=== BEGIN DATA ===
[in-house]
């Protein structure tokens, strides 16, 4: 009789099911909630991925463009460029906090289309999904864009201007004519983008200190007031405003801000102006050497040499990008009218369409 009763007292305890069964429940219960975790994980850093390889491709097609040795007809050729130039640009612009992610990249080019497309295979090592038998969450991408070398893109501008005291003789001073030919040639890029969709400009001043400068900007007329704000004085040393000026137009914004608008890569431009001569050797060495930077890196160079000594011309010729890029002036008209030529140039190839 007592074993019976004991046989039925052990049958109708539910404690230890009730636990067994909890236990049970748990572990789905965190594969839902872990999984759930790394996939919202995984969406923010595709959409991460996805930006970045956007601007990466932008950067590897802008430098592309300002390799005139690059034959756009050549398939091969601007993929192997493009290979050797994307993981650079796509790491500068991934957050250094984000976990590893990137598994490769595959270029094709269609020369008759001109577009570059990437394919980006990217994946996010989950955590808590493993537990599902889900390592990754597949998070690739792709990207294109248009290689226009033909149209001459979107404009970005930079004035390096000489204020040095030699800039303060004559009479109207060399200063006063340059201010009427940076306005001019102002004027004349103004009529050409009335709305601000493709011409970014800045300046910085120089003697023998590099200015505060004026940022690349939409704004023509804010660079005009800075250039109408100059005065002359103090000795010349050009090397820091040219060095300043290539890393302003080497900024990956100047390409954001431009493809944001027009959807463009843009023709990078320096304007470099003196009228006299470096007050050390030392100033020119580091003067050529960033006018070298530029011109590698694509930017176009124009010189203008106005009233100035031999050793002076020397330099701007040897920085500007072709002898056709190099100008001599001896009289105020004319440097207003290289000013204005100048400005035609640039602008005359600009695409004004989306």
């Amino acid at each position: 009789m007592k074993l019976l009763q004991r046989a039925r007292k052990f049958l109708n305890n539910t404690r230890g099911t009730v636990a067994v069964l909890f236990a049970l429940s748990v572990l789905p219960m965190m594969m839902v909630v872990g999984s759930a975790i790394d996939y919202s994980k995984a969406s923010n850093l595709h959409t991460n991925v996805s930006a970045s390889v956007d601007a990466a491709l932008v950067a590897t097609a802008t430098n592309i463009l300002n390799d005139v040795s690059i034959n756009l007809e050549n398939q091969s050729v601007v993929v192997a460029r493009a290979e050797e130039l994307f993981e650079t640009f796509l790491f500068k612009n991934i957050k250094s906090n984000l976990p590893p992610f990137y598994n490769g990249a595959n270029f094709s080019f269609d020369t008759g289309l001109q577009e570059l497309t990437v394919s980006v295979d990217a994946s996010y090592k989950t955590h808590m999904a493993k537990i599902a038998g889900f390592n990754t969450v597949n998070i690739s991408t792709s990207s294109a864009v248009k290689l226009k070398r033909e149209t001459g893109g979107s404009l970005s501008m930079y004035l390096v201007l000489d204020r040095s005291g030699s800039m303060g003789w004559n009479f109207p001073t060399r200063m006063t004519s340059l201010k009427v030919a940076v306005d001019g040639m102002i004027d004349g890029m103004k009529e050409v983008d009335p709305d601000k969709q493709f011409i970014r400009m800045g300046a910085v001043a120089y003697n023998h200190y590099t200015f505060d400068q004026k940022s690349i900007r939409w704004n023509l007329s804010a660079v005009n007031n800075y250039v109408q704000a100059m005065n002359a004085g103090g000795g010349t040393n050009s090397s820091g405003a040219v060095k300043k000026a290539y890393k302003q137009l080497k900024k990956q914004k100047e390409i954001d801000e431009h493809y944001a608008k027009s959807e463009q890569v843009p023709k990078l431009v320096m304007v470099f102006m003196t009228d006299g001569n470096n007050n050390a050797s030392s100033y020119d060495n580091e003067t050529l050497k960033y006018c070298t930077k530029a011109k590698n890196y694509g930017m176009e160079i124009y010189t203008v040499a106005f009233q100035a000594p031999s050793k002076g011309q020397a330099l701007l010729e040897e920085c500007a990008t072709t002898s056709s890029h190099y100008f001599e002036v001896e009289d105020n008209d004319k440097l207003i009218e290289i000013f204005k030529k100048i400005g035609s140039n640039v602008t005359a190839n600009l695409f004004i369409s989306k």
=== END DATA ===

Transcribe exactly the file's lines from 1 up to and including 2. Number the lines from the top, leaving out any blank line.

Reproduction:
[in-house]
């Protein structure tokens, strides 16, 4: 009789099911909630991925463009460029906090289309999904864009201007004519983008200190007031405003801000102006050497040499990008009218369409 009763007292305890069964429940219960975790994980850093390889491709097609040795007809050729130039640009612009992610990249080019497309295979090592038998969450991408070398893109501008005291003789001073030919040639890029969709400009001043400068900007007329704000004085040393000026137009914004608008890569431009001569050797060495930077890196160079000594011309010729890029002036008209030529140039190839 007592074993019976004991046989039925052990049958109708539910404690230890009730636990067994909890236990049970748990572990789905965190594969839902872990999984759930790394996939919202995984969406923010595709959409991460996805930006970045956007601007990466932008950067590897802008430098592309300002390799005139690059034959756009050549398939091969601007993929192997493009290979050797994307993981650079796509790491500068991934957050250094984000976990590893990137598994490769595959270029094709269609020369008759001109577009570059990437394919980006990217994946996010989950955590808590493993537990599902889900390592990754597949998070690739792709990207294109248009290689226009033909149209001459979107404009970005930079004035390096000489204020040095030699800039303060004559009479109207060399200063006063340059201010009427940076306005001019102002004027004349103004009529050409009335709305601000493709011409970014800045300046910085120089003697023998590099200015505060004026940022690349939409704004023509804010660079005009800075250039109408100059005065002359103090000795010349050009090397820091040219060095300043290539890393302003080497900024990956100047390409954001431009493809944001027009959807463009843009023709990078320096304007470099003196009228006299470096007050050390030392100033020119580091003067050529960033006018070298530029011109590698694509930017176009124009010189203008106005009233100035031999050793002076020397330099701007040897920085500007072709002898056709190099100008001599001896009289105020004319440097207003290289000013204005100048400005035609640039602008005359600009695409004004989306």